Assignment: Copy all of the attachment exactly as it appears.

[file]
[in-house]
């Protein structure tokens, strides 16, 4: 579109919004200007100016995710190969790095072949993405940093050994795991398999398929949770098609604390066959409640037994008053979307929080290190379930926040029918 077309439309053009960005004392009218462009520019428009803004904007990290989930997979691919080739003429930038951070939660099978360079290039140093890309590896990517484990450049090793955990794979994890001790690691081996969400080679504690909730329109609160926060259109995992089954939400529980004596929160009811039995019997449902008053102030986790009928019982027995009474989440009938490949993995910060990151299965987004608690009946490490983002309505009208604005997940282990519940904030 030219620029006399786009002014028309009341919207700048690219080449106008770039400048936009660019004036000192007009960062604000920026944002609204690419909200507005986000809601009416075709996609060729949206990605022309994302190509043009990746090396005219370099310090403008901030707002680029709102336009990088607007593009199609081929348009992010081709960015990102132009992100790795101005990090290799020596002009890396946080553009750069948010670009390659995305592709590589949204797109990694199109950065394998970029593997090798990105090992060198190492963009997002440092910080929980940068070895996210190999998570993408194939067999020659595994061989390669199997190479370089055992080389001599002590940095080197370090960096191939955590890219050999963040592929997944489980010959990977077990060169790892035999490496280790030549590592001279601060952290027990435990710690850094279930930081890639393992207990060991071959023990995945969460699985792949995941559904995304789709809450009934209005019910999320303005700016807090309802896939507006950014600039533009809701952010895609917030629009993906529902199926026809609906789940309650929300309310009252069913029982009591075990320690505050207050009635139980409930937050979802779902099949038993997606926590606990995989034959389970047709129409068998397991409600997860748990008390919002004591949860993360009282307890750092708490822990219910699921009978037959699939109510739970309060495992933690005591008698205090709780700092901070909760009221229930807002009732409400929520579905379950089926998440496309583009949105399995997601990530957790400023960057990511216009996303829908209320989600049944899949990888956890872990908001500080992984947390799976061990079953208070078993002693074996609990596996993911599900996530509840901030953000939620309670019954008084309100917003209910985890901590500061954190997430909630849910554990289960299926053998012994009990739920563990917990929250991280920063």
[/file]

[in-house]
């Protein structure tokens, strides 16, 4: 579109919004200007100016995710190969790095072949993405940093050994795991398999398929949770098609604390066959409640037994008053979307929080290190379930926040029918 077309439309053009960005004392009218462009520019428009803004904007990290989930997979691919080739003429930038951070939660099978360079290039140093890309590896990517484990450049090793955990794979994890001790690691081996969400080679504690909730329109609160926060259109995992089954939400529980004596929160009811039995019997449902008053102030986790009928019982027995009474989440009938490949993995910060990151299965987004608690009946490490983002309505009208604005997940282990519940904030 030219620029006399786009002014028309009341919207700048690219080449106008770039400048936009660019004036000192007009960062604000920026944002609204690419909200507005986000809601009416075709996609060729949206990605022309994302190509043009990746090396005219370099310090403008901030707002680029709102336009990088607007593009199609081929348009992010081709960015990102132009992100790795101005990090290799020596002009890396946080553009750069948010670009390659995305592709590589949204797109990694199109950065394998970029593997090798990105090992060198190492963009997002440092910080929980940068070895996210190999998570993408194939067999020659595994061989390669199997190479370089055992080389001599002590940095080197370090960096191939955590890219050999963040592929997944489980010959990977077990060169790892035999490496280790030549590592001279601060952290027990435990710690850094279930930081890639393992207990060991071959023990995945969460699985792949995941559904995304789709809450009934209005019910999320303005700016807090309802896939507006950014600039533009809701952010895609917030629009993906529902199926026809609906789940309650929300309310009252069913029982009591075990320690505050207050009635139980409930937050979802779902099949038993997606926590606990995989034959389970047709129409068998397991409600997860748990008390919002004591949860993360009282307890750092708490822990219910699921009978037959699939109510739970309060495992933690005591008698205090709780700092901070909760009221229930807002009732409400929520579905379950089926998440496309583009949105399995997601990530957790400023960057990511216009996303829908209320989600049944899949990888956890872990908001500080992984947390799976061990079953208070078993002693074996609990596996993911599900996530509840901030953000939620309670019954008084309100917003209910985890901590500061954190997430909630849910554990289960299926053998012994009990739920563990917990929250991280920063």